What are your consumer rights if a company goes bust?

Chris Torney / 29 January 2015

If a company you have bought or ordered goods from gets into financial difficulties or goes into administration, what are your rights?



If a retailer or other firm is seriously struggling, the first step may be for creditors to call in administrators to see if the business can be saved.

When a company goes into administration, this has serious implications for consumers, especially if the firm is wound up.

 

Paid for but not received goods

If you have ordered and paid for goods when the company goes into administration, there is a chance you will not receive them or get your money back from the firm.

This will depend on what the administrators decide. As a customer who is owed certain goods, you will join the business’ other creditors – such as banks and HM Revenue & Customs – in a queue to get your money back.

 

Faulty goods

If you have bought goods from a retailer that is in administration and they turn out to be faulty, you may not be allowed to return them.

However, you should still be able to claim on a manufacturer’s warranty – white goods such as washing machines and dishwashers typically come with at least a 12-month manufacturer’s guarantee.

 

Gift vouchers

Often when a company goes into administration, it will no longer accept gift vouchers, although again this will depend on what the administrators decide.

This is worth bearing in mind when buying vouchers as a present. Instead consider vouchers which can be used at a wide range of stores, rather than at a single retailer, thus reducing the risk of them becoming worthless if a company goes into administration.

Read more about getting refunds on gift vouchers. 

 

Claiming from your bank or credit card company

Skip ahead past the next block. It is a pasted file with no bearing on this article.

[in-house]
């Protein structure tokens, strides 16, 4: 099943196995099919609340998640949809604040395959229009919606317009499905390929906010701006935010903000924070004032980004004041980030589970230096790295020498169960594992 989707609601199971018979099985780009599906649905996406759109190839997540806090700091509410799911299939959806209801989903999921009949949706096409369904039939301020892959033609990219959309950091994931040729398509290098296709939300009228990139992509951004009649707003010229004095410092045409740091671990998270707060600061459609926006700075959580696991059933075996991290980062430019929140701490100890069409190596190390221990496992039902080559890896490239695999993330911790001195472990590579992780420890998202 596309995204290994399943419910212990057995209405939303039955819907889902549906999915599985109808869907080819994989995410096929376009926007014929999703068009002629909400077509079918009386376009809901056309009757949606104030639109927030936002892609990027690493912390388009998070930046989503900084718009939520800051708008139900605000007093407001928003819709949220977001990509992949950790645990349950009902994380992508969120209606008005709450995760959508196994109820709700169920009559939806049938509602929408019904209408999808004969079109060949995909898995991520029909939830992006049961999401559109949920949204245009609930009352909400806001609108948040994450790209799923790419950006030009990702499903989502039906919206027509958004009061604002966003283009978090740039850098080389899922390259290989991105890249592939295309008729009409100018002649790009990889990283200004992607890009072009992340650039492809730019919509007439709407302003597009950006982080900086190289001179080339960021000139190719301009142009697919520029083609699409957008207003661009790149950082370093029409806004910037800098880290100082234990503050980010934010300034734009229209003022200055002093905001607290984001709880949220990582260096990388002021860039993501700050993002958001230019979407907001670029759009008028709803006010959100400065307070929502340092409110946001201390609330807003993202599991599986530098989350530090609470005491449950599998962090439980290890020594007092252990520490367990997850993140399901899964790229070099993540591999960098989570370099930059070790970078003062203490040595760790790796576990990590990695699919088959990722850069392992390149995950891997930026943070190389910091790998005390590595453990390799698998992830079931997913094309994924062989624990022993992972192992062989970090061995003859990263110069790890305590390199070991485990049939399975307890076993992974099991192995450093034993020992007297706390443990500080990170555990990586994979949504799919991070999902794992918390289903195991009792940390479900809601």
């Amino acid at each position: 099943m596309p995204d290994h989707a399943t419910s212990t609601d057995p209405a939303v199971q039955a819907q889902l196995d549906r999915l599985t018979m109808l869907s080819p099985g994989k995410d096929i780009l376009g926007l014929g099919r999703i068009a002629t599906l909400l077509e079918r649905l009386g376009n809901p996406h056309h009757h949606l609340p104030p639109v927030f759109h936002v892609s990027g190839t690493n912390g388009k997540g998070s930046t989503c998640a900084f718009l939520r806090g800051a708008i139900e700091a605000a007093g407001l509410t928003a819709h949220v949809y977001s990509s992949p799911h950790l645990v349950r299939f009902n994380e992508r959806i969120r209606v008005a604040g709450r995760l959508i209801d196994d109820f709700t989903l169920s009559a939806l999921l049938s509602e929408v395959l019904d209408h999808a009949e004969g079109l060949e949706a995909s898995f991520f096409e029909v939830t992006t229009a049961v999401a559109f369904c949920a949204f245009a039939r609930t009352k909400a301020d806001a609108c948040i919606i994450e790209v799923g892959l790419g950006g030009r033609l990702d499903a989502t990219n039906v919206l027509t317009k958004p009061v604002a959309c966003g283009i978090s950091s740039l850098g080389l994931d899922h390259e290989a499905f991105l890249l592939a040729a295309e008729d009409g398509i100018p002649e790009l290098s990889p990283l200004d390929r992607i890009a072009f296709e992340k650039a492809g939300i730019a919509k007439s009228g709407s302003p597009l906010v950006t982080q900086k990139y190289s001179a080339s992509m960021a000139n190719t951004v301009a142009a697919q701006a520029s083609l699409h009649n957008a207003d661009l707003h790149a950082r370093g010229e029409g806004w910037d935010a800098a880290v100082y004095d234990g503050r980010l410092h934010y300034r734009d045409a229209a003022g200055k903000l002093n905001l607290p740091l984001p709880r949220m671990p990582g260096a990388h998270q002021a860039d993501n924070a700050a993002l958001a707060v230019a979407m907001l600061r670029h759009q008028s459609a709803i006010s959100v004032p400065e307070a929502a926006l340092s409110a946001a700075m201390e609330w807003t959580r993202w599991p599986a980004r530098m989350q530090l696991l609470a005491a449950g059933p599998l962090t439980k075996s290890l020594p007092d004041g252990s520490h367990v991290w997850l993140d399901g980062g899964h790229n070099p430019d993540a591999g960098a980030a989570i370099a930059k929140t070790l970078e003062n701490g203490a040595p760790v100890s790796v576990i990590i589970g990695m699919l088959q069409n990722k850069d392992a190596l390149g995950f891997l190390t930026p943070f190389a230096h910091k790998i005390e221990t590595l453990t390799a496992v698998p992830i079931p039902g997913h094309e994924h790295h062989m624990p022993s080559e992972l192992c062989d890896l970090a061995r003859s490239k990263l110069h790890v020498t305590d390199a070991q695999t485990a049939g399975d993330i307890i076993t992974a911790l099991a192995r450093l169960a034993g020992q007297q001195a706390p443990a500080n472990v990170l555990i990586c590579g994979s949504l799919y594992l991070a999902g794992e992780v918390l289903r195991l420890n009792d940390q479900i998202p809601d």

If your goods aren’t delivered or are faulty, or you have bought gift vouchers that are no longer being honoured, it may be possible for you to get your money back from the company which provides your credit or debit card.

With credit cards, this applies if your goods cost £100 or more, even if you only used the card to put down a deposit and paid the rest in cash or by cheque.

Under Section 75 of the Consumer Credit Act, lenders are jointly liable with retailers if something goes wrong – so you can ask your credit card firm for a refund.

If you paid with a debit card, or used a credit card for a purchase under £100, you may be able to claim from your bank on the chargeback scheme.

This is not legally binding, but most banks adhere to it. Claims must be brought within 120 days of you finding out there was a problem.

The opinions expressed are those of the author and are not held by Saga unless specifically stated.

The material is for general information only and does not constitute investment, tax, legal, medical or other form of advice. You should not rely on this information to make (or refrain from making) any decisions. Always obtain independent, professional advice for your own particular situation.